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Svetlana Alexievich, Chernobyl and the Nobel Prize

By on Oct 24, 2015 in Book Reviews, Creative Non-Fiction, Non-Fiction, Reviews, Short Story Reviews | 5 comments

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Read a selection taken from Voices from Chenobyl, at the Paris Review. Chapter from Voices From Chernobyl

Svetlana Alexievich

Svetlana Alexievich


Svetlana Alexievich was the author of choice at my Wednesday short story review group. The story was a chapter from Voices from Chernobyl: A History of a Nuclear Disaster, a compilation of the stories of many people tied together by one uncomfortable fact; they happened to be in the wrong place at the wrong time. They were there when the Chernobyl plant blew. Alexievich’s writing isn’t a short story. It isn’t even fiction. It’s journalism but not the kind of dispassionate factual recitation we expect from journalists. It’s highly emotional and, as I read it, I couldn’t help but be drawn into the action. The voices are many and varied: some are educated, some are not; some are intelligent and some are not; some are aware of a world outside the narrow bounds of Chernobyl and some are not. I kept thinking about what I would have done if I had been there. Immediately I judged. I wouldn’t do that, I thought. I wouldn’t have exposed my baby to radioactive fallout so I could stay with my husband. But I think that only because I have the advantage of looking at what happened in hindsight. What if, like Lyudmilla Ignatenko, I didn’t understand? She thought as her husband thought, that it was only a fire. The dangers were slowly revealed to her by first hand experience. She was not educated about the dangers. She wasn’t uneducated in general nor was she stupid. She hadn’t been informed of the dangers. Her story takes up the first five pages and is dramatically emotional. The quote below brought it home to me.

She says, “The last two days in the hospital—pieces of his lungs, of his liver, were coming out of his mouth. He was choking on his internal organs. I’d wrap my hand in a bandage and put it in his mouth, take out all that stuff. It’s impossible to talk about. It’s impossible to write about. And even to live through.”

Such details can only come from first hand witnesses. I was repulsed. I put down the paper, got up and

Voices From Chernobyl by Svetlana Alexievich

Voices From Chernobyl by Svetlana Alexievich

walked around before I could go back. I needed to steel myself for it. This is what happened, what actually happened, and no newspaper account could have made it more real.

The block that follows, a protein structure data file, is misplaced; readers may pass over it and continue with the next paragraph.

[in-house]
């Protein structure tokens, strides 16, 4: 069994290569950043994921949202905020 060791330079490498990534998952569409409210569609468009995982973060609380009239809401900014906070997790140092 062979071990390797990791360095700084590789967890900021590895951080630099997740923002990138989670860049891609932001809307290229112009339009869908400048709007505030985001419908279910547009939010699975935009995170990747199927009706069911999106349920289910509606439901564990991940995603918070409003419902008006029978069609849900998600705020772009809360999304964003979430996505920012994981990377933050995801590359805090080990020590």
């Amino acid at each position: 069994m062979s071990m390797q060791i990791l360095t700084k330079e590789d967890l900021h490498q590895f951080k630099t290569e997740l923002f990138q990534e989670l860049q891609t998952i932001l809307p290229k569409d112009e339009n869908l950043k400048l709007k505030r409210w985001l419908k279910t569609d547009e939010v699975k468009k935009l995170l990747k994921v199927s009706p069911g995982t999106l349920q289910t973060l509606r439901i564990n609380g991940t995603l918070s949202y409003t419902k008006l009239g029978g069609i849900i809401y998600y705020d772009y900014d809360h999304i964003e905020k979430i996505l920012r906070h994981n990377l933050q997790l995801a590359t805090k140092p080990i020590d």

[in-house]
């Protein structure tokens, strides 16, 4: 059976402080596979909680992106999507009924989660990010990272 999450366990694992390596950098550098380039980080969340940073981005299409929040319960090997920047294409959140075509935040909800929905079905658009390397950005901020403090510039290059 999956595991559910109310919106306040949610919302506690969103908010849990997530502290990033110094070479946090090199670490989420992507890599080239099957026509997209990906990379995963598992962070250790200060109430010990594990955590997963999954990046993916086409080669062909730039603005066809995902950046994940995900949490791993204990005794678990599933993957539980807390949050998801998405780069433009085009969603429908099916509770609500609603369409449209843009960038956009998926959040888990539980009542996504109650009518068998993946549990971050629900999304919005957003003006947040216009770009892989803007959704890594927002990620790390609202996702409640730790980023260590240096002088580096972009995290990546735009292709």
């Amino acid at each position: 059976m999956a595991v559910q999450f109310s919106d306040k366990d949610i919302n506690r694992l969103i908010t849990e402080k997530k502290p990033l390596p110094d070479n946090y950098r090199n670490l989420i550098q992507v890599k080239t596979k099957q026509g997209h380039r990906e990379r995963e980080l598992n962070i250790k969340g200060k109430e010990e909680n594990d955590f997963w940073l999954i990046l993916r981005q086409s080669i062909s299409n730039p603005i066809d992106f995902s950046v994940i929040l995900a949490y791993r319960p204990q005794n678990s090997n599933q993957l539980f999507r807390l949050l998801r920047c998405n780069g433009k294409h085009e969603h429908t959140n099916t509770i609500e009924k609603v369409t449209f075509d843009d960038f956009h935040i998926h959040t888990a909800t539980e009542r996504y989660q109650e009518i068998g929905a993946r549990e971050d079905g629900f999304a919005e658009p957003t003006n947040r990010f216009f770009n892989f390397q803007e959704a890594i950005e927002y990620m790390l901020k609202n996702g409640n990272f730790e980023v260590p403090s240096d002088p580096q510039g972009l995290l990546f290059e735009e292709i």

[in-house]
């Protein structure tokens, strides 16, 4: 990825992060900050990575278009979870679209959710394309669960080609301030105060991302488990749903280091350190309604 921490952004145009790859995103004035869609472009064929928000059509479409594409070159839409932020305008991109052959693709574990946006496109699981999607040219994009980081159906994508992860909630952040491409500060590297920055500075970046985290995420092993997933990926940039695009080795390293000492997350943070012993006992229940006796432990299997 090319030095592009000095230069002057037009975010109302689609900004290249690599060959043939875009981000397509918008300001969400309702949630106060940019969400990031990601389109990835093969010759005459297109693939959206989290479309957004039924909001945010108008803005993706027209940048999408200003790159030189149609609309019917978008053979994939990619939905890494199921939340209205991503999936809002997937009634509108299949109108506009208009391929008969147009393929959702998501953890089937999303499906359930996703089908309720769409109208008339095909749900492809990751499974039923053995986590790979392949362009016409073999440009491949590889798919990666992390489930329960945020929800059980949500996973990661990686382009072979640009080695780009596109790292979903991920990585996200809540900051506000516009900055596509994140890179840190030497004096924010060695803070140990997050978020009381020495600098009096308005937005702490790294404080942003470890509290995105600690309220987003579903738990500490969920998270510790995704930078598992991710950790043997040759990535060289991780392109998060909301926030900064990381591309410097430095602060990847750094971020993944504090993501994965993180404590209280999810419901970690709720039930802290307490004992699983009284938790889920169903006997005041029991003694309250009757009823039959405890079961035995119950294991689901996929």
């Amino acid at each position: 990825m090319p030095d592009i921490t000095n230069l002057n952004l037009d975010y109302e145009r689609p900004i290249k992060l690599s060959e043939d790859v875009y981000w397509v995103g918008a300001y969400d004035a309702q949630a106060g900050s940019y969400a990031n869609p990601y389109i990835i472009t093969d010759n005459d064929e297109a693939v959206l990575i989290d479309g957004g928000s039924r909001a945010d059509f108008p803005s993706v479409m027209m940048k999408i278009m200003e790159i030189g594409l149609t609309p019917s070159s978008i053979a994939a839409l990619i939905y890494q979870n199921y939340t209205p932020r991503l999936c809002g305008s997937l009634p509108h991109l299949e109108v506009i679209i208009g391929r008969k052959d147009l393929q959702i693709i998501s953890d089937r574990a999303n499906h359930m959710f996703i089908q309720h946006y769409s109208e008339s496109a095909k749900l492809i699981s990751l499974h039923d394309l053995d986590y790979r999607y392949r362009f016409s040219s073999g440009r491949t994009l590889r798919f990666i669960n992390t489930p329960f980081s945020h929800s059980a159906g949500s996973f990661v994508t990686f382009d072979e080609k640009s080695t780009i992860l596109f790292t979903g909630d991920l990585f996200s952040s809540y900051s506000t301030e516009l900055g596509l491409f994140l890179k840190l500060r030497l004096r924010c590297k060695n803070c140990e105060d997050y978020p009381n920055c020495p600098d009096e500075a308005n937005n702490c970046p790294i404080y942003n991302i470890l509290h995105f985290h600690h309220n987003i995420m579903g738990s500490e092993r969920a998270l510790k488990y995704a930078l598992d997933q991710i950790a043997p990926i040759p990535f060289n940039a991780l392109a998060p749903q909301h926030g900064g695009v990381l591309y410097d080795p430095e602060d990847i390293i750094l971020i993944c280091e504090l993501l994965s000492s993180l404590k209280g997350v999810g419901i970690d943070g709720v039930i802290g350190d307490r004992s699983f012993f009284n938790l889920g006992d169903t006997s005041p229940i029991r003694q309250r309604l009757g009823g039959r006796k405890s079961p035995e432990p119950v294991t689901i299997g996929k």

Svetlana Alexievich won the Nobel prize for literature this year and she deserves it. The Academy says that the prize was awarded “for her polyphonic writings, a monument to suffering and courage in our time.” In the past I’ve questioned the Academy’s choice of writers. I didn’t understand their criteria. This year I learned what that criterion is. Alfred Nobel specified in his will that all five prizes were to be awarded to those who, in a given year, “have conferred the greatest benefit to mankind.” The prize for literature is to be awarded to “the person who shall have produced in the field of literature the most outstanding work in an ideal direction.” [1] It’s not about good writing; it’s about benefiting mankind. Sometimes the two goals intersect in one writer and that’s a great thing. It also doesn’t need to be a writer of fiction. It could be a journalist, an essayist, a poet or a graphic artist. The Nobel committee has a bit of a problem interpreting what Nobel meant by “ideal direction”. It would seem that lately they award a writer who most graphically illuminates human suffering. This year’s award does that admirably as you will see when you read Alexievich’s work. I’m glad to finally get this settled in my mind. I may know what to look for next year.

Chenobyl happened in 1986 and was the biggest disaster of the twentieth century. For such a huge and overreaching calamity, we know very little about it. Mikhail Gorbachev took power in 1985 and brought in new policies, policies meant to goad the lagging Russian economy to perform better. The policies were glasnost, an open exchange of ideas and goods with the west and pereshtoika which allowed limited market incentives. Then in 1989 the Berlin Wall came down. As Bob Dillon said, “The times they were achanging.” The cold war was ending.